"Pile-up" Effect on the HRC PSF
There is an additional HRC-instrumental blur for high-rate
sources, a "pile-up" effect. Events that are affected can be
flagged and filtered out based on their proximity in time and
position to a previous event.
Two HRC-I observations of AR Lac (ObsIDs 1385 and 13182) have been
used to study the system PSF. The source flux varied during both
of these observations and it was noted that the PSF was broader
during the intervals of higher flux. In addition, observations
of Capella, which produces a higher count rate than AR Lac,
exhibited a broader PSF than AR Lac.
During ground calibration at the XRCF a set of data was taken to probe
the linearity of the HRC count rate with flux. One analysis that
was performed with the data was to compare the linearity of the
core of the PSF with a surrounding annulus (see section 3.3 of
"Count Rate Linearity of the AXAF High Resolution Camera (HRC)")
and observed that the core deviated at lower rate than the annulus.
These measurements suggest that the increasing width of the PSF at
higher count rates is due to a suppression of the peak in the core
of the nominal PSF.
The cascade down the channels of the MCP from an event extracts
~107 electrons from a very localized region. The glass
in the plates has a high resistivity and the current flow
required to replenish the charge lost to the event will take a
finite time. Thus it is expected that the channels will not
produce the nominal response of a second event comes too soon
after the first. This is an effect of event pile-up.
We can gauge the time-scale that it takes to replenish the local
charge using the AR Lac and Capella observations, looking for
changes in the size of the PSF as the time between successive
events is decreased. For each observation we select the events
from the nominal filtered event-list that lie within a 20-pixel
radius centered on the iteratively-clipped centroid of the
point-source events. Then, using all of the level-1 events in this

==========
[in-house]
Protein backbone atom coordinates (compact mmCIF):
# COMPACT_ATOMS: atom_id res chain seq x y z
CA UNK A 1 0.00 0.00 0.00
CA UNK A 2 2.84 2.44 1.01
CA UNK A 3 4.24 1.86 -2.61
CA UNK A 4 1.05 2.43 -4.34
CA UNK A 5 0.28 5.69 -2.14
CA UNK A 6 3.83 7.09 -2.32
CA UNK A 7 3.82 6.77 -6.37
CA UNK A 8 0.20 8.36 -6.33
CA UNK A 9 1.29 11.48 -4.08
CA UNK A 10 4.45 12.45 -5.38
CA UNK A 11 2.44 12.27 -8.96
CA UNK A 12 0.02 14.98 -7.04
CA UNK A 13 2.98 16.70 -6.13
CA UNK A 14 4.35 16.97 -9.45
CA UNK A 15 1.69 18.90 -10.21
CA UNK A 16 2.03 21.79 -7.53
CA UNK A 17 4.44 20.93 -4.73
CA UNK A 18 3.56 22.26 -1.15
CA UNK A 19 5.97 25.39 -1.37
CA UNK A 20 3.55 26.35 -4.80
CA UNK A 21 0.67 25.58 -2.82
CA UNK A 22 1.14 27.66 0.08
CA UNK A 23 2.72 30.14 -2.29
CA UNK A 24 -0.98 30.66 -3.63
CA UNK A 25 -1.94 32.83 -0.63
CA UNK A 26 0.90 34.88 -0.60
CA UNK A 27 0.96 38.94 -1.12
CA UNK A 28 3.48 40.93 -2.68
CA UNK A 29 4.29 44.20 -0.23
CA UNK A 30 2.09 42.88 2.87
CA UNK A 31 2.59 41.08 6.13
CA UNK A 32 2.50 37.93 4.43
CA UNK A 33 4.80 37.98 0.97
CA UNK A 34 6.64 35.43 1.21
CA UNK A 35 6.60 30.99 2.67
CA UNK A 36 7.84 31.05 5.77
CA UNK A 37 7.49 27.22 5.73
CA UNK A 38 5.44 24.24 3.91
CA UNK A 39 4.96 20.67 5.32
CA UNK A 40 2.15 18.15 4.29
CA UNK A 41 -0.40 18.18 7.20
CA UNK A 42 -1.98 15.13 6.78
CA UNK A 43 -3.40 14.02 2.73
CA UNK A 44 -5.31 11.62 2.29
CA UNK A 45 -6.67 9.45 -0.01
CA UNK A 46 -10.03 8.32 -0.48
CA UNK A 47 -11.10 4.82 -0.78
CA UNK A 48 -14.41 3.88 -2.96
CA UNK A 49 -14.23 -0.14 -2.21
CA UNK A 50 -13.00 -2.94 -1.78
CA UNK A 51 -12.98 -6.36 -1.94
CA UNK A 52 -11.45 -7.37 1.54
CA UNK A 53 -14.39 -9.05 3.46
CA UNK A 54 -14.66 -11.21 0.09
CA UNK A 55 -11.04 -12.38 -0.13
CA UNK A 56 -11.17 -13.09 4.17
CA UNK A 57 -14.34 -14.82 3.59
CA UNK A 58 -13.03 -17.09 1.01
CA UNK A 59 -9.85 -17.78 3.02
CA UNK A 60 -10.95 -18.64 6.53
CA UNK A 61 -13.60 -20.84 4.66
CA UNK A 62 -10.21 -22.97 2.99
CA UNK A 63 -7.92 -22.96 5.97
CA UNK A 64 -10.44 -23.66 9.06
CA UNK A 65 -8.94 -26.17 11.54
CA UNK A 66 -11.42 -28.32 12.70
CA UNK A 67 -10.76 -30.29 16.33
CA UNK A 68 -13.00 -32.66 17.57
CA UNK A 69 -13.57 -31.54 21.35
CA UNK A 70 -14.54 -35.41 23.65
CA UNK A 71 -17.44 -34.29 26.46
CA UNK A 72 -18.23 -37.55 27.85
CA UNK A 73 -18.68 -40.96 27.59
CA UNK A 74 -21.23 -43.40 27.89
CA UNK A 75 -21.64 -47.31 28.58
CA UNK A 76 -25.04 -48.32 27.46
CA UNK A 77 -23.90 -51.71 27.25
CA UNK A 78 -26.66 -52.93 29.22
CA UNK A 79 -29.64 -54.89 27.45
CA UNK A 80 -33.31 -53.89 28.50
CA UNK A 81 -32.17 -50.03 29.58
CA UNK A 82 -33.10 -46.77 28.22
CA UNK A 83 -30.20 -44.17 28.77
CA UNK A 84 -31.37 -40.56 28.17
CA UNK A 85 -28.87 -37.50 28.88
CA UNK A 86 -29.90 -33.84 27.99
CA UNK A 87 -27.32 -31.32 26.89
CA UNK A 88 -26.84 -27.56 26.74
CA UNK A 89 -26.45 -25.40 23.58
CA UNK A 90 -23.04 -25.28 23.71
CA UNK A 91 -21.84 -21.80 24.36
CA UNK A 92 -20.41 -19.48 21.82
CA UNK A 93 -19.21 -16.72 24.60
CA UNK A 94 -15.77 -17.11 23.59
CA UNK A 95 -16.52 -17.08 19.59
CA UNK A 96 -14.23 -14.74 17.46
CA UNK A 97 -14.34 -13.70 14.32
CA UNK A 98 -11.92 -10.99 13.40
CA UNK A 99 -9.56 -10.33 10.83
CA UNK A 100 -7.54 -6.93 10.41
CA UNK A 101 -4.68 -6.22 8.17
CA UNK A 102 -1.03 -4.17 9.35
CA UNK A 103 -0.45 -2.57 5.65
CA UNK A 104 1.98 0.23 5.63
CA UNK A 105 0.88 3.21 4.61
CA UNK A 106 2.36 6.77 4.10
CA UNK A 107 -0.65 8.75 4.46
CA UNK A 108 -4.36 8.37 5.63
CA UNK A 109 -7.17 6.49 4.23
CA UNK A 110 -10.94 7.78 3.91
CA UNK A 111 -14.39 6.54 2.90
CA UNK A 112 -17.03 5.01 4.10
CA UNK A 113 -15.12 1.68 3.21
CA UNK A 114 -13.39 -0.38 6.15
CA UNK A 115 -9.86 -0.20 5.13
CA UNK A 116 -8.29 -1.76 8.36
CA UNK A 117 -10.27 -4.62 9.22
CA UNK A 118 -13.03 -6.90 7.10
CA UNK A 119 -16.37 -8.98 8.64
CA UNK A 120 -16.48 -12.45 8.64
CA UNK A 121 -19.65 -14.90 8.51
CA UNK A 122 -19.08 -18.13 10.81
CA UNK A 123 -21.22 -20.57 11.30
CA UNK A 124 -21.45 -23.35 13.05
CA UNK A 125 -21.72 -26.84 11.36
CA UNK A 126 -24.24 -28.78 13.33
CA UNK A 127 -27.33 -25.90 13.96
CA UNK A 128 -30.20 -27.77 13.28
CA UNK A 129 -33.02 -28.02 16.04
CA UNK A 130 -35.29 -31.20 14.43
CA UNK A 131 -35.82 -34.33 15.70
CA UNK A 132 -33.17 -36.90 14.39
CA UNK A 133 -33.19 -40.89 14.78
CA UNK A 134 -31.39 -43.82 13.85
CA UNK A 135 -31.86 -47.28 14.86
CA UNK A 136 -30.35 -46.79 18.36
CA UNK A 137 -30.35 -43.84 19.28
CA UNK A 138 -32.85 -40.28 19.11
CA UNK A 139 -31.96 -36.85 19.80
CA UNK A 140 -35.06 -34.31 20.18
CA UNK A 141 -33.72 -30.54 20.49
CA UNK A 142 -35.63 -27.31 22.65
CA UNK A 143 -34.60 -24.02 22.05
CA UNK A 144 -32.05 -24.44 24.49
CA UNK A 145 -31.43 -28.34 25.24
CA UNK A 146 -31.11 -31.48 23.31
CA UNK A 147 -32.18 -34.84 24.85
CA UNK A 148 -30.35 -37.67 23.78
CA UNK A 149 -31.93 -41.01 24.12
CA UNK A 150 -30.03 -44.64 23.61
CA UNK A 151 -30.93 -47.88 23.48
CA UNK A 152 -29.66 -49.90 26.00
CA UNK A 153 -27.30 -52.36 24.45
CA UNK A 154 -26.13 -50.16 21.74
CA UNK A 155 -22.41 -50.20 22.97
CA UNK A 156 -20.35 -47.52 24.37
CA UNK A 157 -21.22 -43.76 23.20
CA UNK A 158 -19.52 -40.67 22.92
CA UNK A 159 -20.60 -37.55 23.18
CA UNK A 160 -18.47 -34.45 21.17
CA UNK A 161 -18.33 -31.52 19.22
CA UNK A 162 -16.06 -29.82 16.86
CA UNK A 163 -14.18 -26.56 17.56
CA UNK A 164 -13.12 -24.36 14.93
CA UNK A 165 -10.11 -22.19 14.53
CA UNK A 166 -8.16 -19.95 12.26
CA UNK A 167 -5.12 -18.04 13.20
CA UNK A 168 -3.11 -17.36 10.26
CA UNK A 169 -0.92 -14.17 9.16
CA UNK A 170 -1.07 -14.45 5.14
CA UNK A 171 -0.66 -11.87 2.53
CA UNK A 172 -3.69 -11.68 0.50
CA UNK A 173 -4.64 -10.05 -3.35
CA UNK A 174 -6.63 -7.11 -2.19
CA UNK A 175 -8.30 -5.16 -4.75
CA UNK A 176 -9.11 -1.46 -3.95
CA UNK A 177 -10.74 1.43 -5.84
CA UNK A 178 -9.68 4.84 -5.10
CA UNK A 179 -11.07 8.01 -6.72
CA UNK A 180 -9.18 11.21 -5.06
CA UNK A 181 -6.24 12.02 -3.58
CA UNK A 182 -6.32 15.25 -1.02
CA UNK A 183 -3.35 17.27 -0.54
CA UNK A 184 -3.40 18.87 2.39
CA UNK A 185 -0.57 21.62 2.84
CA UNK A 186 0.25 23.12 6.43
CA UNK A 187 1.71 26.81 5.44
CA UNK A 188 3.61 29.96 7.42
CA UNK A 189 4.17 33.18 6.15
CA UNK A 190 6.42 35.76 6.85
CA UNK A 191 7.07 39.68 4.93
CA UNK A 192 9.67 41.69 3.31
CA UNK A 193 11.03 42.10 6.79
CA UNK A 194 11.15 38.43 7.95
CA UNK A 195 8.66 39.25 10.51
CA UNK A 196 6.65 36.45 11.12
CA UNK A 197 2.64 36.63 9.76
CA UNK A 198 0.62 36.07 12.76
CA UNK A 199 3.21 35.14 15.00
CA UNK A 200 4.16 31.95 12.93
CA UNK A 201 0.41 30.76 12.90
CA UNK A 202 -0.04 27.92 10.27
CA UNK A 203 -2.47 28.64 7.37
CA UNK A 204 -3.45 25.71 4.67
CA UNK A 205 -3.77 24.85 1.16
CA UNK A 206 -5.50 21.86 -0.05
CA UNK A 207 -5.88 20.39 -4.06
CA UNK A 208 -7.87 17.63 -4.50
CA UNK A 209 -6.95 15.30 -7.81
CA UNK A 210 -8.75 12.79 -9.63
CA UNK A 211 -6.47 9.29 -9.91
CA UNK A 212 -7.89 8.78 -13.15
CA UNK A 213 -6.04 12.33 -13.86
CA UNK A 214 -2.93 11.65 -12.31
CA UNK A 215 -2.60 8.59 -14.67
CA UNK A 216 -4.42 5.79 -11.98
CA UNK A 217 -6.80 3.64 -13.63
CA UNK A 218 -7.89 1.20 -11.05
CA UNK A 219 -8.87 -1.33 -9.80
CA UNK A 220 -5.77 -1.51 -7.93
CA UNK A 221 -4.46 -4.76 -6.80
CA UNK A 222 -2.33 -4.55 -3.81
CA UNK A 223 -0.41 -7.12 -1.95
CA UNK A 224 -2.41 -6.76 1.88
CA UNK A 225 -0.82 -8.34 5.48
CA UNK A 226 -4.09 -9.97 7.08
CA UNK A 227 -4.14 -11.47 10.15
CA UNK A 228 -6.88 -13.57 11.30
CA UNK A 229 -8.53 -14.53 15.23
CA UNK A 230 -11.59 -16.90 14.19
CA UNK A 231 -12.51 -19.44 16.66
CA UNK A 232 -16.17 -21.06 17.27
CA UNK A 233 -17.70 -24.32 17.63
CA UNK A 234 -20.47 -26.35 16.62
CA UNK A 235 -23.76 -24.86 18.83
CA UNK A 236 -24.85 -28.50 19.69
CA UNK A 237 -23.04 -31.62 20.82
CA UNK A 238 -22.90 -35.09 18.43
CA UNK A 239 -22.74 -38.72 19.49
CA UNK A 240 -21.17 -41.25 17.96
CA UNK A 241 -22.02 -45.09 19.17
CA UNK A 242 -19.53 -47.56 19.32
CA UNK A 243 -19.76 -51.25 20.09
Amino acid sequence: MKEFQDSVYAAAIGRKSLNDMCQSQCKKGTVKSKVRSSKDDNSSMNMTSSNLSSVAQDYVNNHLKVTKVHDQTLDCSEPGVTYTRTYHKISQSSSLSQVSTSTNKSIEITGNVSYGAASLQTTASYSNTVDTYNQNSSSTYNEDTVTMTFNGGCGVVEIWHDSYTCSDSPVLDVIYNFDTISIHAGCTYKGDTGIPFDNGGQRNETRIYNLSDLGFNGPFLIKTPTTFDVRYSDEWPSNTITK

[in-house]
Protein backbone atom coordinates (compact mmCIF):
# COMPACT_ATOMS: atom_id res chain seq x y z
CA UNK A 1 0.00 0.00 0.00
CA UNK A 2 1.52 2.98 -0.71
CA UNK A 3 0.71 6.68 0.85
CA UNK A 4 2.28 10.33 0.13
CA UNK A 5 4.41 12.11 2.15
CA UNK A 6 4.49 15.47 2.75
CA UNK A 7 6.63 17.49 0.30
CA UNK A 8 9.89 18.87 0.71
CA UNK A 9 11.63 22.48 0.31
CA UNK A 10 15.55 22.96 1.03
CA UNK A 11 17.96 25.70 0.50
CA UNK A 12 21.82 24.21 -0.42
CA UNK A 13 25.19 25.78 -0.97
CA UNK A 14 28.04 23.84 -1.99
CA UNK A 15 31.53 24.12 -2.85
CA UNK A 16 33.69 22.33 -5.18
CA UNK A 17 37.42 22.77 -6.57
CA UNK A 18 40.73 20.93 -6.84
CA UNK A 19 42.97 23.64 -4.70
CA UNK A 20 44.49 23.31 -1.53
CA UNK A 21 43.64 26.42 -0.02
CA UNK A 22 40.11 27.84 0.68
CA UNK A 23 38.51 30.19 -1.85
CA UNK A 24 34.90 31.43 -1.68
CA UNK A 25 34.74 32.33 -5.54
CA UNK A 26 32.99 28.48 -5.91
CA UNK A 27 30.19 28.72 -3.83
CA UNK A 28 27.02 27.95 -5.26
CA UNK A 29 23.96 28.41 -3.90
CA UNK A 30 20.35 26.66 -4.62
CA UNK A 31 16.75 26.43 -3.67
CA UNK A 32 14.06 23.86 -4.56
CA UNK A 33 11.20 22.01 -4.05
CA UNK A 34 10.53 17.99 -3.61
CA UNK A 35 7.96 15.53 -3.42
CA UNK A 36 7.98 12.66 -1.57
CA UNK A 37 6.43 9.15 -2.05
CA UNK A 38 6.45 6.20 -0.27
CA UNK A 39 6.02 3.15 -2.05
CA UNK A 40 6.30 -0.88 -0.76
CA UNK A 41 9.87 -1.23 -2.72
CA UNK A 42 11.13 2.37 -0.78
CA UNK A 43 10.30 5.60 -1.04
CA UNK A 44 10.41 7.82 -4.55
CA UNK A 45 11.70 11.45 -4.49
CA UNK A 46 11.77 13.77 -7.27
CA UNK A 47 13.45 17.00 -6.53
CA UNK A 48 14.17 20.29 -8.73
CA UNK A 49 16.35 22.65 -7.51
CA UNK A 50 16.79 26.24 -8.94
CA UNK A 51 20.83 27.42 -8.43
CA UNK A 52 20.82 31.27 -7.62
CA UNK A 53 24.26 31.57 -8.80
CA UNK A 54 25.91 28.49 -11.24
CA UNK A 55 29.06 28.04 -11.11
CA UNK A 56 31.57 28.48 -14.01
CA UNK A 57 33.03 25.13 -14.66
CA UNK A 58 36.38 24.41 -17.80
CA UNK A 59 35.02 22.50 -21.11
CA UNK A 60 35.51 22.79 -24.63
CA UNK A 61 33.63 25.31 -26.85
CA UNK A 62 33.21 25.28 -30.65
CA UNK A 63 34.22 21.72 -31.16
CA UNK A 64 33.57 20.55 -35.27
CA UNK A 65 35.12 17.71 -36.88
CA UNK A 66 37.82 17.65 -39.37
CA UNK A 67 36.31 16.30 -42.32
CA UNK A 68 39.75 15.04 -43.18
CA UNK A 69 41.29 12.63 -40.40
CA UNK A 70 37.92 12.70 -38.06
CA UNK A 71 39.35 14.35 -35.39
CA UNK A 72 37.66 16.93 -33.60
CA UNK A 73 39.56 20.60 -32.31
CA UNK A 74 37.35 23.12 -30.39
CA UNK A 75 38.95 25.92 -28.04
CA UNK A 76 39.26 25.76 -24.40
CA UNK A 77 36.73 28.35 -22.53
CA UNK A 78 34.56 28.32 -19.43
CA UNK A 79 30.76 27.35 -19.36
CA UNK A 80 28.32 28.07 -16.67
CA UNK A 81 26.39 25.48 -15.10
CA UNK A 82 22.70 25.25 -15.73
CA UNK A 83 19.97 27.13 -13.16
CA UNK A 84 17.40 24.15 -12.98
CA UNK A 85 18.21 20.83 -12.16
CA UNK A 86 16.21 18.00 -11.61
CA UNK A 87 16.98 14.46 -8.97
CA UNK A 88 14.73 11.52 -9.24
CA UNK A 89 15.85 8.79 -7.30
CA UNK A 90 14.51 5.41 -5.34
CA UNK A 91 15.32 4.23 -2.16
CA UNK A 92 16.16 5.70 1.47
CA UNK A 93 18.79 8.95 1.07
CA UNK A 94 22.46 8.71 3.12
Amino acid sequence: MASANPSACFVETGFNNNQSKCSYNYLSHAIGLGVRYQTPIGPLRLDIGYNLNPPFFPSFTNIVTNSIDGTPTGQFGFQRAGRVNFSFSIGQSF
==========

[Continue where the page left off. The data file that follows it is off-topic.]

same region, we determine the time from the previous event
The events can be grouped based on their delta-times, setting
delta-time bin boundaries such that each of the bins contain
roughly equal events. For each of the groups the radius which
encircles ~85% of the events can be determined. The figure below
shows this radius as a function of the upper-limit on the
delta-time bin for the two AR Lac observations and a Capella
observation at the nominal HRC-I aim-point (ObsID 8360).
The data points in all three observations overlap and show the same
trend in increasing radius as the time between events
decreases. Roughly speaking, a second event in the local region
arriving within 0.05s of a previous event will have been
impacted by the prior event.
Flagging Impacted Events
We can use this information to flag events and reject them from
subsequent analysis if the best PSF is desired.
For each level-1 event in a time-ordered event list, check each
following event that occurs less than a delta-time limit away and
if it lies within an event-separation limit flag that following
event as "impacted" by pile-up.
I have drafted a simple python script that runs as a stand-alone tool
within a CIAO environment that performs this flagging, using one
of the "spare" bits in the
status word (bit 3).
The script (and associated parameter file) can be obtained here:
In this parameter file the upper-limit to the affected times is 0.05s
and the separation radius is 20.0. The flagged events can be
removed using a modified version of the status word bit-mask:
The figure below shows a comparison of the encircled count fraction
as a function of radius for the Capella observation ObsID 8360
with (red curve) and without (black curve) the added "pile-up"
filter described here.
HRC-I - HRC-S Comparison
The XRCF tests showed the the HRC-S rate started its drop-off relative
to source flux at higher flux levels that the HRC-I. This could
result in the choice of different filter parameters for the
HRC-S. The figure below shows a comparison of the 85% encircled
counts radius as a function of the delta-time bins between HRC-I
and HRC-S observations of Capella. For the HRC-S the radius grows
at a slower rate with delta-time decrease than in the
HRC-I. However, the onset of the increase occurs at roughly the
same delta-time. It is reasonable to use same filter parameters
with both detectors.
"Pile-up" effect on PHA
The lack of charge replenishment can be expected to have an impact on
the amount of charge that will be generated in an event and as a
consequence the resulting event PHA. This effect can be seen in
the plot below which shows the PHA distributions for the bins with
the longest and shorted delta-times between events.
As with the radius of encircled counts, there is a trend in the PHA
distribution to lower PHA as the delta-time decreases as shown
below. The pronounced drop-off in PHA begins at delta-times
below ~0.05 seconds.
Last modified: Wed Oct 24 11:11:21 EDT 2012
Dr. Michael Juda
Harvard-Smithsonian Center for Astrophysics
60 Garden Street, Mail Stop 70
Cambridge, MA 02138, USA
Ph.: (617) 495-7062
Fax: (617) 495-7356